It looked as if the afternoon might be the better part of the breezy day, so I delayed my trip out to Rawcliffe Moss until lunchtime; mistake, within minutes of arriving the showers began and I spent the next couple of hours warily studying encroaching banks of cloud or dodging bouts of rain and hail. In between I managed to see a few bits and pieces, details to follow.
As I drove onto the farm where we ring I saw 2 Kestrels in the vicinity of a several holey trees, one of which Kestrels bred in last year. The winds of the winter have done their best to finish off already damaged trees and come springtime I imagine there will be lots of suitable sites for hole nesting species like Kestrels, owls and Stock Doves. Talking of Stock Doves I saw a flock of 21 here today, the largest number I have seen for a while, with a slightly larger number of 40+ Woodpigeon. Unlike Wood Pigeon, the Stock Dove is not classed as a quarry species, but I find the dove is as equally wary of man as the well shot at Woodpigeon. I had to hide away in an old shed and be very quiet and unobtrusive to get the photograph below where the doves cautiously approach food put out for free range hens.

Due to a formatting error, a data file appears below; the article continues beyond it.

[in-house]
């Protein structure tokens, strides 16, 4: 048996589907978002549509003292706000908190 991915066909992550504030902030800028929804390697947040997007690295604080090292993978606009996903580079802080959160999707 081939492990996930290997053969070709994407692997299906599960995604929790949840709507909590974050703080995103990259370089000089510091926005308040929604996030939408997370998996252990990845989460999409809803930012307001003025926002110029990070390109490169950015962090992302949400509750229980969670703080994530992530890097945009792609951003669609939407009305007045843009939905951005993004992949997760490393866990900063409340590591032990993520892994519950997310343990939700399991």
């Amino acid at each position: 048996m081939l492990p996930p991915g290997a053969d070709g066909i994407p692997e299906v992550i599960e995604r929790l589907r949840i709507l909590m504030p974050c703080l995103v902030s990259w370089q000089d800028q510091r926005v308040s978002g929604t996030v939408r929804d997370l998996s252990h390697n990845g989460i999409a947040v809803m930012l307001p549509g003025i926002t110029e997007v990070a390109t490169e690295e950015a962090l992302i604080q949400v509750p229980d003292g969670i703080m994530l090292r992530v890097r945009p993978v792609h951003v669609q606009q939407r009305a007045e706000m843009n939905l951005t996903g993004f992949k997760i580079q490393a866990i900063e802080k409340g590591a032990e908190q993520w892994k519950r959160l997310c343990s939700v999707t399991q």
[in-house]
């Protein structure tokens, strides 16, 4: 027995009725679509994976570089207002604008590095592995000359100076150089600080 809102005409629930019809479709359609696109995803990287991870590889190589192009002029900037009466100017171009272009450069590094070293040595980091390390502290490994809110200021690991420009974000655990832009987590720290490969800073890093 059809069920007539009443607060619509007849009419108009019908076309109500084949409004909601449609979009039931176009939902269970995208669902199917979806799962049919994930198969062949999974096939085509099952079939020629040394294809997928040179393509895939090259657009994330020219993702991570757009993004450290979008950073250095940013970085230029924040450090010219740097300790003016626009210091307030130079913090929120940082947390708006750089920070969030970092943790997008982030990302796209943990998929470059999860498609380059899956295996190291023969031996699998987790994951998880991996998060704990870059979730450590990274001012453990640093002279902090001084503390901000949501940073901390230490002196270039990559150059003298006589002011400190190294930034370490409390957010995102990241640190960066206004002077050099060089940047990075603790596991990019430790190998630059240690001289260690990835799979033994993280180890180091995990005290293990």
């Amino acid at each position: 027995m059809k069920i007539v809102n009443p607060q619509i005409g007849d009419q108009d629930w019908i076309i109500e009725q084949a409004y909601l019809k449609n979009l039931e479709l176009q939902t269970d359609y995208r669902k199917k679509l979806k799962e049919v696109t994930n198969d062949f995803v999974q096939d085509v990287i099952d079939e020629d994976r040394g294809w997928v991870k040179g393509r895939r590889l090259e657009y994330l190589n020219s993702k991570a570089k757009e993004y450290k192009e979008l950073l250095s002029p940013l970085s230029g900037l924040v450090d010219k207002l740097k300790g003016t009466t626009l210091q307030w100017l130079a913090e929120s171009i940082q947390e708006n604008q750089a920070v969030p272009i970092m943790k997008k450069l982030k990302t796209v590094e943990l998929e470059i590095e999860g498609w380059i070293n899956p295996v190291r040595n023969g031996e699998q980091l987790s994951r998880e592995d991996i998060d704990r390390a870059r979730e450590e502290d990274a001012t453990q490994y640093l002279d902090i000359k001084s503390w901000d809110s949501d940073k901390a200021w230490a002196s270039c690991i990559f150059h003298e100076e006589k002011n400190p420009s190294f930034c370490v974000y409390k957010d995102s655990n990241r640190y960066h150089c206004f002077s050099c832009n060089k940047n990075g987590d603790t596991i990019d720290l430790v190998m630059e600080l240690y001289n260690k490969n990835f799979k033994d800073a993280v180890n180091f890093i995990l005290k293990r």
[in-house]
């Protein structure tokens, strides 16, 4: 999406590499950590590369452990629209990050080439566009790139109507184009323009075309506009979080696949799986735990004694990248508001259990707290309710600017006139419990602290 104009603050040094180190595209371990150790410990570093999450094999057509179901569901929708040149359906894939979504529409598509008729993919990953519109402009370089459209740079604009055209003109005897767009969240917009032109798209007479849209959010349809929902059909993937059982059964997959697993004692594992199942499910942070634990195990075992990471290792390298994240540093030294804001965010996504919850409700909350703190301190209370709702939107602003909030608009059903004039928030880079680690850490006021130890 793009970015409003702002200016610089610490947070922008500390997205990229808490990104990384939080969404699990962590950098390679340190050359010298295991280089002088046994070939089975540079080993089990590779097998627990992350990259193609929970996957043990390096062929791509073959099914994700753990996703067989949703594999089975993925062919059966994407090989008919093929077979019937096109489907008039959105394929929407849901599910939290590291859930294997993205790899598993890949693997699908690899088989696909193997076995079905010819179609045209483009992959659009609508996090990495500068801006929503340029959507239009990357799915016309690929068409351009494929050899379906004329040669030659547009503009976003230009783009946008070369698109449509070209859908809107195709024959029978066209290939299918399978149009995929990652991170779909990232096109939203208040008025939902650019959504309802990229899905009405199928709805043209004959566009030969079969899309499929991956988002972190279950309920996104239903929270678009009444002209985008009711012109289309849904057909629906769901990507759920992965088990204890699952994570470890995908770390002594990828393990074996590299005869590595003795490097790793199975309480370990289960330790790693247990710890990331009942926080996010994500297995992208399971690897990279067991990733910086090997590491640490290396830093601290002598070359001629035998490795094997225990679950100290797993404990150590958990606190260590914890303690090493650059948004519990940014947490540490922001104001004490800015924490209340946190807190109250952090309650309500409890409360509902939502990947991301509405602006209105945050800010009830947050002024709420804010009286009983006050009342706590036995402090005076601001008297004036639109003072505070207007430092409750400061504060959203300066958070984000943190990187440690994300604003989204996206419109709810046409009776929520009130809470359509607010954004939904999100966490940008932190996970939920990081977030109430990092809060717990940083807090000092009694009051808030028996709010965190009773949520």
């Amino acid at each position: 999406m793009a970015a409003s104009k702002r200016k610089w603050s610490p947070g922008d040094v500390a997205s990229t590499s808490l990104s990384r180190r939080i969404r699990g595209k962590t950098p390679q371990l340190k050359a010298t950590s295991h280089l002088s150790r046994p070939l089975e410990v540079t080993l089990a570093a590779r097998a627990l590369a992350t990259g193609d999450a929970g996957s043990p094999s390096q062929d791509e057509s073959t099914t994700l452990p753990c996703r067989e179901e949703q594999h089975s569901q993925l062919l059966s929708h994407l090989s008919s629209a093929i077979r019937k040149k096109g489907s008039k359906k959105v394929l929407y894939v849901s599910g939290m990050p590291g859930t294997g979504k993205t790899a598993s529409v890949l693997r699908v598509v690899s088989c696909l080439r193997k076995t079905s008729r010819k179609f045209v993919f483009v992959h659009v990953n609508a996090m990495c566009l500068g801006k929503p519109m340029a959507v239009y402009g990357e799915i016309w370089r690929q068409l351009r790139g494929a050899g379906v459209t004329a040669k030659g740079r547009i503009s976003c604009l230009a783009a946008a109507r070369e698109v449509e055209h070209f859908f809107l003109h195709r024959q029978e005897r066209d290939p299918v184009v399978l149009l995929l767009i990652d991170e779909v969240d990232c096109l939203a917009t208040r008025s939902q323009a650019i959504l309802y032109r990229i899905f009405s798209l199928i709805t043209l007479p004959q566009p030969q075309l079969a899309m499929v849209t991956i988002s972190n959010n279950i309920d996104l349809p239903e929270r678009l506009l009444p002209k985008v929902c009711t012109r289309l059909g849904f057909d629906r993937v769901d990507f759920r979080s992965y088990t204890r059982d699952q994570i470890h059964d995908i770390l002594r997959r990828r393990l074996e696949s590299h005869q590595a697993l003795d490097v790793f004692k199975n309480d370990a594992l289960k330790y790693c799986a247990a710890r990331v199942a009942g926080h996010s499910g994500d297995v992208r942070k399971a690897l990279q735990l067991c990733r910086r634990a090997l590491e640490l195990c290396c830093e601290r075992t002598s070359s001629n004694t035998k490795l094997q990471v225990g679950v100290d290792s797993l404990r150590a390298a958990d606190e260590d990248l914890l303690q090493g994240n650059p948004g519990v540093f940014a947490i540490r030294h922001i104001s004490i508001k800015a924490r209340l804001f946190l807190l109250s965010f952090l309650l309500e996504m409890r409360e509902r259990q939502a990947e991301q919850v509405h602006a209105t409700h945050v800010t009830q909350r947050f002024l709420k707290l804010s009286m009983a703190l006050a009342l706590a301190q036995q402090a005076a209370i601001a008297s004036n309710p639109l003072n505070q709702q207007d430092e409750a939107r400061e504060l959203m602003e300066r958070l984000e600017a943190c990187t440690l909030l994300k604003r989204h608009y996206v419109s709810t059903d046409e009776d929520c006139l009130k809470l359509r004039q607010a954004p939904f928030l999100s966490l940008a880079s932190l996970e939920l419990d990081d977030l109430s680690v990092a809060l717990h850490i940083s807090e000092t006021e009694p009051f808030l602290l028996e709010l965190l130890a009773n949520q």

At and near the feeding station were 220+ Tree Sparrow, 45 Chaffinch, 8 Reed Bunting, 2 Yellowhammer, 3 Goldfinch, 15 Long-tailed Tit and 4 Blackbird, with an overflying gang of 30 Linnets.
A walk north led me to find 2 Mistle Thrush, by now a certain pair, and that winter rarity a single Fieldfare. Just 3 Skylark up here, with 4 Grey Partridge and a gang of 200+ Jackdaw and numerous crows feeding in the stubble. Jackdaws from regularly shot farms are as hard to photograph as Stock Doves.
I walked through the deserted plantation, flushing a Roe Deer from the depths of last year’s growth and sussed out a couple of new net rides for the forthcoming spring ringing. Birds in here at the moment are few and far between, just crashing off Woodpigeons, a few Blackbirds, a couple of Wrens and early singing Dunnocks.
The walk back south to my car gave a single Buzzard and a third Kestrel, two pairs on the farm then - that’s good.
The forecast looks better for Saturday, maybe even a welcome spot of ringing.